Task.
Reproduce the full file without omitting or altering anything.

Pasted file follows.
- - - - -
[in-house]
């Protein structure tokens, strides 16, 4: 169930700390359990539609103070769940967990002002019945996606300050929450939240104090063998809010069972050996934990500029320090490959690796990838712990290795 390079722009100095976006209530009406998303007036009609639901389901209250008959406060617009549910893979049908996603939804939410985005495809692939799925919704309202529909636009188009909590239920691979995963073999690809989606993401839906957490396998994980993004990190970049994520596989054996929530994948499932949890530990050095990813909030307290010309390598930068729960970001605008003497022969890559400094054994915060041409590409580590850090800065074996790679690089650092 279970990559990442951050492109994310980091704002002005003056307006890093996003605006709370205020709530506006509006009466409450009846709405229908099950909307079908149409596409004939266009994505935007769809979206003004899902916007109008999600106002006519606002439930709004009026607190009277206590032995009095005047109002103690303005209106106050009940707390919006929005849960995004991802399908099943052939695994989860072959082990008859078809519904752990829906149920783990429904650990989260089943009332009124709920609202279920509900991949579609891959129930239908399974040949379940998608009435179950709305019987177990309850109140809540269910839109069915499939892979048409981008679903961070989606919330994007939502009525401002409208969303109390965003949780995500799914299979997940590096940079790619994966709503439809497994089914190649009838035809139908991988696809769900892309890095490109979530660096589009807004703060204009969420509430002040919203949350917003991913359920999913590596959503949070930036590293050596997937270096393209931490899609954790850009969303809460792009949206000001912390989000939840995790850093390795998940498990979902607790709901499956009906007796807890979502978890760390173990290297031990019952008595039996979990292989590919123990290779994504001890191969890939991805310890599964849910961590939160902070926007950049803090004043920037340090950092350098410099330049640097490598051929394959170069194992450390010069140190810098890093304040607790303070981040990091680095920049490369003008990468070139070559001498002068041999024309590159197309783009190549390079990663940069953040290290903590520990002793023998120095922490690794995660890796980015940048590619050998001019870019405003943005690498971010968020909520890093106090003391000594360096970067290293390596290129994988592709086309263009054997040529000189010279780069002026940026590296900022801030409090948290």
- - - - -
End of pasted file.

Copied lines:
[in-house]
């Protein structure tokens, strides 16, 4: 169930700390359990539609103070769940967990002002019945996606300050929450939240104090063998809010069972050996934990500029320090490959690796990838712990290795 390079722009100095976006209530009406998303007036009609639901389901209250008959406060617009549910893979049908996603939804939410985005495809692939799925919704309202529909636009188009909590239920691979995963073999690809989606993401839906957490396998994980993004990190970049994520596989054996929530994948499932949890530990050095990813909030307290010309390598930068729960970001605008003497022969890559400094054994915060041409590409580590850090800065074996790679690089650092 279970990559990442951050492109994310980091704002002005003056307006890093996003605006709370205020709530506006509006009466409450009846709405229908099950909307079908149409596409004939266009994505935007769809979206003004899902916007109008999600106002006519606002439930709004009026607190009277206590032995009095005047109002103690303005209106106050009940707390919006929005849960995004991802399908099943052939695994989860072959082990008859078809519904752990829906149920783990429904650990989260089943009332009124709920609202279920509900991949579609891959129930239908399974040949379940998608009435179950709305019987177990309850109140809540269910839109069915499939892979048409981008679903961070989606919330994007939502009525401002409208969303109390965003949780995500799914299979997940590096940079790619994966709503439809497994089914190649009838035809139908991988696809769900892309890095490109979530660096589009807004703060204009969420509430002040919203949350917003991913359920999913590596959503949070930036590293050596997937270096393209931490899609954790850009969303809460792009949206000001912390989000939840995790850093390795998940498990979902607790709901499956009906007796807890979502978890760390173990290297031990019952008595039996979990292989590919123990290779994504001890191969890939991805310890599964849910961590939160902070926007950049803090004043920037340090950092350098410099330049640097490598051929394959170069194992450390010069140190810098890093304040607790303070981040990091680095920049490369003008990468070139070559001498002068041999024309590159197309783009190549390079990663940069953040290290903590520990002793023998120095922490690794995660890796980015940048590619050998001019870019405003943005690498971010968020909520890093106090003391000594360096970067290293390596290129994988592709086309263009054997040529000189010279780069002026940026590296900022801030409090948290």